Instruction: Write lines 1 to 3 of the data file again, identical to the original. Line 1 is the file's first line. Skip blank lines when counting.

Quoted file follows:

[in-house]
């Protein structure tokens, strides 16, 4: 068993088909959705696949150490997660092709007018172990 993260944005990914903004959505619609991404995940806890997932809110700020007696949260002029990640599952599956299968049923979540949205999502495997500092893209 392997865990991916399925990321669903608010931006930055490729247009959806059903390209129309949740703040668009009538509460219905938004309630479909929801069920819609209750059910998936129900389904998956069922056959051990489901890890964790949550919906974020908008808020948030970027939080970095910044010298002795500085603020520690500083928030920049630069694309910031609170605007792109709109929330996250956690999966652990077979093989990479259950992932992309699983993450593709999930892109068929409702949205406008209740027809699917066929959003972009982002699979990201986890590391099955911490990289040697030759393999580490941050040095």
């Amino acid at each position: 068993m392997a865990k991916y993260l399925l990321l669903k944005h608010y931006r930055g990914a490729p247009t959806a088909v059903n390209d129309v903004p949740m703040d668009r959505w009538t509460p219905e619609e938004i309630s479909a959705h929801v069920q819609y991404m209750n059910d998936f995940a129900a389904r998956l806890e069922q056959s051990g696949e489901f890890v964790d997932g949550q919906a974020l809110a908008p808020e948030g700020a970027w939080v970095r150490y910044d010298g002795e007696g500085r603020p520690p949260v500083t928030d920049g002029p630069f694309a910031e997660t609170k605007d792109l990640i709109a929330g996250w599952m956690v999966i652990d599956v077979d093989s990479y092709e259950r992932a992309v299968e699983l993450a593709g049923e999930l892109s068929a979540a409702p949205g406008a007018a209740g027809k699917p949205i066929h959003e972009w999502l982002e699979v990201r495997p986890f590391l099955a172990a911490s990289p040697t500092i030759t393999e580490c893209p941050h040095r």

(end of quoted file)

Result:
[in-house]
């Protein structure tokens, strides 16, 4: 068993088909959705696949150490997660092709007018172990 993260944005990914903004959505619609991404995940806890997932809110700020007696949260002029990640599952599956299968049923979540949205999502495997500092893209 392997865990991916399925990321669903608010931006930055490729247009959806059903390209129309949740703040668009009538509460219905938004309630479909929801069920819609209750059910998936129900389904998956069922056959051990489901890890964790949550919906974020908008808020948030970027939080970095910044010298002795500085603020520690500083928030920049630069694309910031609170605007792109709109929330996250956690999966652990077979093989990479259950992932992309699983993450593709999930892109068929409702949205406008209740027809699917066929959003972009982002699979990201986890590391099955911490990289040697030759393999580490941050040095």
């Amino acid at each position: 068993m392997a865990k991916y993260l399925l990321l669903k944005h608010y931006r930055g990914a490729p247009t959806a088909v059903n390209d129309v903004p949740m703040d668009r959505w009538t509460p219905e619609e938004i309630s479909a959705h929801v069920q819609y991404m209750n059910d998936f995940a129900a389904r998956l806890e069922q056959s051990g696949e489901f890890v964790d997932g949550q919906a974020l809110a908008p808020e948030g700020a970027w939080v970095r150490y910044d010298g002795e007696g500085r603020p520690p949260v500083t928030d920049g002029p630069f694309a910031e997660t609170k605007d792109l990640i709109a929330g996250w599952m956690v999966i652990d599956v077979d093989s990479y092709e259950r992932a992309v299968e699983l993450a593709g049923e999930l892109s068929a979540a409702p949205g406008a007018a209740g027809k699917p949205i066929h959003e972009w999502l982002e699979v990201r495997p986890f590391l099955a172990a911490s990289p040697t500092i030759t393999e580490c893209p941050h040095r």